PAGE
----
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Fermo, Saint Francis' Church of the Minors Conventual

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In the beginning the Mendicants preferred to build their religious structures in areas slightly isolated from town centres, which generally meant areas just outside the town gates, next to the town walls or along roads that connected the town centre to the countryside. Saint Francis' Church, indeed, was built near the northern walls of the city of Fermo between the end of the 13th and the first half of the 14th century. It is a fine example of Gothic architecture, built in the territory that inspired the “Little Flowers of Saint Francis” and encouraged the spread of the ideals of poverty, charity and humility professed by Gods' Jester. Over time the sacred building underwent a series of restorations, but certainly the most significant work involved a major transformation of the roof after the devastating earthquake of 1703 and the work which a few years later affected the entire façade. The sober façade with two orders and a portal dating from 1604 seems to clash with the imposing polygonal apse on a battered base, broken harmoniously by massive pillars, high trilobate single lancet windows and circular windows inserted in 1894 following plans by the architect Giuseppe Sacconi. The Gothic bell tower which rises majestically on one side of the church is distinguished instead by its double lancet windows, its charming hanging arches and the majolica bowls decorating the four faces. The interior, divided by three naves broken by slender round columns, causes immediate amazement owing to the emphatic verticalization of the entire structure. A particularly interesting feature is the Chapel of the Most Holy Sacrament, which houses the funerary monument of Ludovico Euffreducci, built in 1527 to pay homage to the distinguished condottiere who from 1514 was for a short time Lord of the city of Fermo. Standing out among the frescoes decorating the imposing walls of the church is the one located in the ogival niche near the Chapel of the Most Holy Sacrament, divided into three parts depicting respectively the Annunciation, the Crucifixion of the Saviour and the Adoration of the Baby Jesus and the series of paintings attributed to Giuliano da Rimini which adorns the right apsidal chapel and depicts The Stories of the Virgin.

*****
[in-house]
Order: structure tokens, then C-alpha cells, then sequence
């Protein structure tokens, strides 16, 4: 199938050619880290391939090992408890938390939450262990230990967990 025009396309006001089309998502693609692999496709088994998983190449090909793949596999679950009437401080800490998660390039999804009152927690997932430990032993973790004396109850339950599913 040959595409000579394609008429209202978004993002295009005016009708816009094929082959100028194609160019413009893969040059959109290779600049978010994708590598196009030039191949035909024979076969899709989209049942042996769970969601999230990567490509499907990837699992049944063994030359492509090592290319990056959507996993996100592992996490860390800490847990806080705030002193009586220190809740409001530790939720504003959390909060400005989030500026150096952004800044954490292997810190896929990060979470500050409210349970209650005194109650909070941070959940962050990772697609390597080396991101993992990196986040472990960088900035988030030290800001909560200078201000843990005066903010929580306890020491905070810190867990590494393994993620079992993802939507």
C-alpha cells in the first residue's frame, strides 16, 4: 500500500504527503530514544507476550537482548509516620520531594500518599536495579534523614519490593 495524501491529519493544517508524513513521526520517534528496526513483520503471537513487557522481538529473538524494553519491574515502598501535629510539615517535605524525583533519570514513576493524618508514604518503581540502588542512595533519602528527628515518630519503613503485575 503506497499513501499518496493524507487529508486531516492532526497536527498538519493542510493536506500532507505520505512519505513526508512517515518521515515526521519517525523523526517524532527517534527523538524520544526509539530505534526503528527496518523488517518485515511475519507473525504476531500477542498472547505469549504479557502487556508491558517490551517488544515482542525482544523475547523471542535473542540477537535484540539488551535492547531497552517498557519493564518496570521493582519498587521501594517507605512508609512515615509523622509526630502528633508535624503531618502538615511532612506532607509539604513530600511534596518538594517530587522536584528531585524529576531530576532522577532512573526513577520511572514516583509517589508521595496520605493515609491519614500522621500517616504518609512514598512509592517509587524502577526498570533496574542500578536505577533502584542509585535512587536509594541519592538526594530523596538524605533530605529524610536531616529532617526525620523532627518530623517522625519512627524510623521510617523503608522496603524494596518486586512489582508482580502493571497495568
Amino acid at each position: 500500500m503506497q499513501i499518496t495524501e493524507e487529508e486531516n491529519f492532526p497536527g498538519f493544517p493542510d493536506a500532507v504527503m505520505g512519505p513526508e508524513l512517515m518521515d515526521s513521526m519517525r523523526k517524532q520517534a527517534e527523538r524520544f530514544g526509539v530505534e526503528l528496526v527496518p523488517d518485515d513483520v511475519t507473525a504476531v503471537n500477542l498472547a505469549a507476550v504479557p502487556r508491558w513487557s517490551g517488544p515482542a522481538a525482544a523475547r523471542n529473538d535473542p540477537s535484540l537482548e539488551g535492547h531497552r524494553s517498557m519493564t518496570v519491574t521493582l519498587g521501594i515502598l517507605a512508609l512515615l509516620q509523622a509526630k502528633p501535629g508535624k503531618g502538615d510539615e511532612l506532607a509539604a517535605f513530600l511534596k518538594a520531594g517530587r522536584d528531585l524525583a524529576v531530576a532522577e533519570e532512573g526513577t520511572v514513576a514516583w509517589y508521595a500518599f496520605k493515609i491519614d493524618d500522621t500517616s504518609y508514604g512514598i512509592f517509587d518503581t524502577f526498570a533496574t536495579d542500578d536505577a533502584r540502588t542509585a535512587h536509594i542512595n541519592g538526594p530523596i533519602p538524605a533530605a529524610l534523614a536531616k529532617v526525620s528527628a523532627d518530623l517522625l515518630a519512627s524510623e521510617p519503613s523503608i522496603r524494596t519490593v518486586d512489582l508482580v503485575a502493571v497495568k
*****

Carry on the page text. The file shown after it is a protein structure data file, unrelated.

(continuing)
1. In the 13th century the Church was in a state of disorder and corruption that could only be healed by going back to its origins and to the ideal of poverty preached by Jesus. This intuition came to Saint Francis who as a true “Jester of God’” managed to transmit to the people these values which had by then been obscured by power and corruption. Whilst alive, the “poor man of Assisi” never wanted to found monasteries, and instead invited the members of the confraternity of penitents to live in humble shelters of mud and straw. He exhorted them to procure food for themselves by working and preaching the Word of God among the people, in small churches which had been abandoned or donated temporarily by the local church authorities. It was only after his death that there began the incessant flowering of convents and friaries reserved for the Poor Clares and Minor Friars. The Franciscan Custody of Fermo was particularly significant for the spread of holy buildings around the land that had inspired Brother Ugolino da Montegiorgio to write Actus Beati Francisci, better known as the Little Flowers of Saint Francis. The Custody of the Marca Fermana was perhaps the smallest, but was certainly the one with the most friaries and convents in the Order. There are, in fact, innumerable traces left by the Franciscans all over the territory that stretches from Fermo through Pedaso, Sant’Elpidio a Mare, Mogliano, Montegiorgio, Falerone and Santa Vittoria in Matenano up to Amandola.

  1. Ludovico Euffreducci was born in 1497 in Fermo. His family, which boasted noble origins, was forced to move owing to an ordinance, resulting from the series of internecine struggles that raged in Falerone for the conquest of power. After his uncle Oliverotto, the hated lord of Fermo, was killed, his mother managed to save Ludovico from the people's rage by fleeing to Perugia. He lived part of his youth in the Umbrian city, where he fought among the ranks of the lord of the city, Gianpaolo Baglioni. After several attempts, in 1514 he managed to return to his birthplace thanks to the favour of the Medici. Over the following years he was in the service of the Papal States, but the idyll with Pope Leo X came to an end in 1520, when after a number of false moves he was declared a rebel and an enemy of the Church. Perennially balanced unstably between convenient faithfulness to the Pope and the desire to preserve his hegemony in Fermo, he lived his life between precarious negotiations and wars for power. He died in 1520, fighting against the papal army. His body was exhibited as a warning for the defeated survivors.